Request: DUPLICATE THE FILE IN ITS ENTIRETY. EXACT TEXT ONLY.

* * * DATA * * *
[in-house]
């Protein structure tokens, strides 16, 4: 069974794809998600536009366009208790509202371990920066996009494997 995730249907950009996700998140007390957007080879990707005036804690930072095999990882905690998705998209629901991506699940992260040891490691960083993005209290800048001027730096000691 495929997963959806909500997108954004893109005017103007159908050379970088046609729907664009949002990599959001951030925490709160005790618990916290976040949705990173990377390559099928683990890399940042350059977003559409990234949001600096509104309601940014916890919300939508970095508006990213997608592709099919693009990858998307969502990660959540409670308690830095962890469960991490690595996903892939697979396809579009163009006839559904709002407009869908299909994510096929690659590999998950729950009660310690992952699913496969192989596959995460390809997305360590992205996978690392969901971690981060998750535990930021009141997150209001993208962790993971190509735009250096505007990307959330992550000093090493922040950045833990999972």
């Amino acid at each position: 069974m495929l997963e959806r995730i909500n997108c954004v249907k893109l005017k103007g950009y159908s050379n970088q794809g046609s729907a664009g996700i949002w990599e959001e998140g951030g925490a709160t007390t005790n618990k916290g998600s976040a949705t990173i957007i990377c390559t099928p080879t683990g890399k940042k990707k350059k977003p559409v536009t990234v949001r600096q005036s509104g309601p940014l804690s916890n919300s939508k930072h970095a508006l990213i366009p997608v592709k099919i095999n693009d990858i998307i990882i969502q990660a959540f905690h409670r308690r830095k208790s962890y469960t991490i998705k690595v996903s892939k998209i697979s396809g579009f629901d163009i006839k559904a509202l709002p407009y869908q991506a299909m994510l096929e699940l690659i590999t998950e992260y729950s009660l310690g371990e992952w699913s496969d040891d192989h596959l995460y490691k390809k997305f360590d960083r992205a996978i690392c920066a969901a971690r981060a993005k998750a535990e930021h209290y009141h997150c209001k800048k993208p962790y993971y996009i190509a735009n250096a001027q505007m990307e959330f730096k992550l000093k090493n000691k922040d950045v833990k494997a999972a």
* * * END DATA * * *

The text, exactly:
[in-house]
């Protein structure tokens, strides 16, 4: 069974794809998600536009366009208790509202371990920066996009494997 995730249907950009996700998140007390957007080879990707005036804690930072095999990882905690998705998209629901991506699940992260040891490691960083993005209290800048001027730096000691 495929997963959806909500997108954004893109005017103007159908050379970088046609729907664009949002990599959001951030925490709160005790618990916290976040949705990173990377390559099928683990890399940042350059977003559409990234949001600096509104309601940014916890919300939508970095508006990213997608592709099919693009990858998307969502990660959540409670308690830095962890469960991490690595996903892939697979396809579009163009006839559904709002407009869908299909994510096929690659590999998950729950009660310690992952699913496969192989596959995460390809997305360590992205996978690392969901971690981060998750535990930021009141997150209001993208962790993971190509735009250096505007990307959330992550000093090493922040950045833990999972």
């Amino acid at each position: 069974m495929l997963e959806r995730i909500n997108c954004v249907k893109l005017k103007g950009y159908s050379n970088q794809g046609s729907a664009g996700i949002w990599e959001e998140g951030g925490a709160t007390t005790n618990k916290g998600s976040a949705t990173i957007i990377c390559t099928p080879t683990g890399k940042k990707k350059k977003p559409v536009t990234v949001r600096q005036s509104g309601p940014l804690s916890n919300s939508k930072h970095a508006l990213i366009p997608v592709k099919i095999n693009d990858i998307i990882i969502q990660a959540f905690h409670r308690r830095k208790s962890y469960t991490i998705k690595v996903s892939k998209i697979s396809g579009f629901d163009i006839k559904a509202l709002p407009y869908q991506a299909m994510l096929e699940l690659i590999t998950e992260y729950s009660l310690g371990e992952w699913s496969d040891d192989h596959l995460y490691k390809k997305f360590d960083r992205a996978i690392c920066a969901a971690r981060a993005k998750a535990e930021h209290y009141h997150c209001k800048k993208p962790y993971y996009i190509a735009n250096a001027q505007m990307e959330f730096k992550l000093k090493n000691k922040d950045v833990k494997a999972a």